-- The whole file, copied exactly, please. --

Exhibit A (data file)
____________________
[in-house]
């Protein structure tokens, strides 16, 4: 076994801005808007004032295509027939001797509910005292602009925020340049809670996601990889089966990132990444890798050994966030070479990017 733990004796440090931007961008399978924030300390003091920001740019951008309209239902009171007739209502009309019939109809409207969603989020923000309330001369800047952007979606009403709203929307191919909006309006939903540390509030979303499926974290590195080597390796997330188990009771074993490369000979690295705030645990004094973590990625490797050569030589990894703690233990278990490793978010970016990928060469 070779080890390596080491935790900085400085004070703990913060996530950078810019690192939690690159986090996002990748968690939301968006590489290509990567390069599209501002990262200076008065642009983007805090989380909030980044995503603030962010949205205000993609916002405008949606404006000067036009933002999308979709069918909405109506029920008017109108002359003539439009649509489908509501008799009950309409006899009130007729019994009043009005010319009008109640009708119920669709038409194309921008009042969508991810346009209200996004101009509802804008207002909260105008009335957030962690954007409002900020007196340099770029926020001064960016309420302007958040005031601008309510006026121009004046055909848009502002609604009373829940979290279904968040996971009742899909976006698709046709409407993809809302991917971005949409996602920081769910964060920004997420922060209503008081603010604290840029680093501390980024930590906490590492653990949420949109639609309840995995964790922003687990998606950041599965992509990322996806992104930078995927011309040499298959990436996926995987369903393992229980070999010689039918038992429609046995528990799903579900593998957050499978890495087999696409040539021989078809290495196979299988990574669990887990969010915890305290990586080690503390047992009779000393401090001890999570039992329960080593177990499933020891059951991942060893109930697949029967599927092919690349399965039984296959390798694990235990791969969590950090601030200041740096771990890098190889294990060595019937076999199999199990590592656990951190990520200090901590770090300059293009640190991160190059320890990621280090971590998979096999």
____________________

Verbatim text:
[in-house]
């Protein structure tokens, strides 16, 4: 076994801005808007004032295509027939001797509910005292602009925020340049809670996601990889089966990132990444890798050994966030070479990017 733990004796440090931007961008399978924030300390003091920001740019951008309209239902009171007739209502009309019939109809409207969603989020923000309330001369800047952007979606009403709203929307191919909006309006939903540390509030979303499926974290590195080597390796997330188990009771074993490369000979690295705030645990004094973590990625490797050569030589990894703690233990278990490793978010970016990928060469 070779080890390596080491935790900085400085004070703990913060996530950078810019690192939690690159986090996002990748968690939301968006590489290509990567390069599209501002990262200076008065642009983007805090989380909030980044995503603030962010949205205000993609916002405008949606404006000067036009933002999308979709069918909405109506029920008017109108002359003539439009649509489908509501008799009950309409006899009130007729019994009043009005010319009008109640009708119920669709038409194309921008009042969508991810346009209200996004101009509802804008207002909260105008009335957030962690954007409002900020007196340099770029926020001064960016309420302007958040005031601008309510006026121009004046055909848009502002609604009373829940979290279904968040996971009742899909976006698709046709409407993809809302991917971005949409996602920081769910964060920004997420922060209503008081603010604290840029680093501390980024930590906490590492653990949420949109639609309840995995964790922003687990998606950041599965992509990322996806992104930078995927011309040499298959990436996926995987369903393992229980070999010689039918038992429609046995528990799903579900593998957050499978890495087999696409040539021989078809290495196979299988990574669990887990969010915890305290990586080690503390047992009779000393401090001890999570039992329960080593177990499933020891059951991942060893109930697949029967599927092919690349399965039984296959390798694990235990791969969590950090601030200041740096771990890098190889294990060595019937076999199999199990590592656990951190990520200090901590770090300059293009640190991160190059320890990621280090971590998979096999």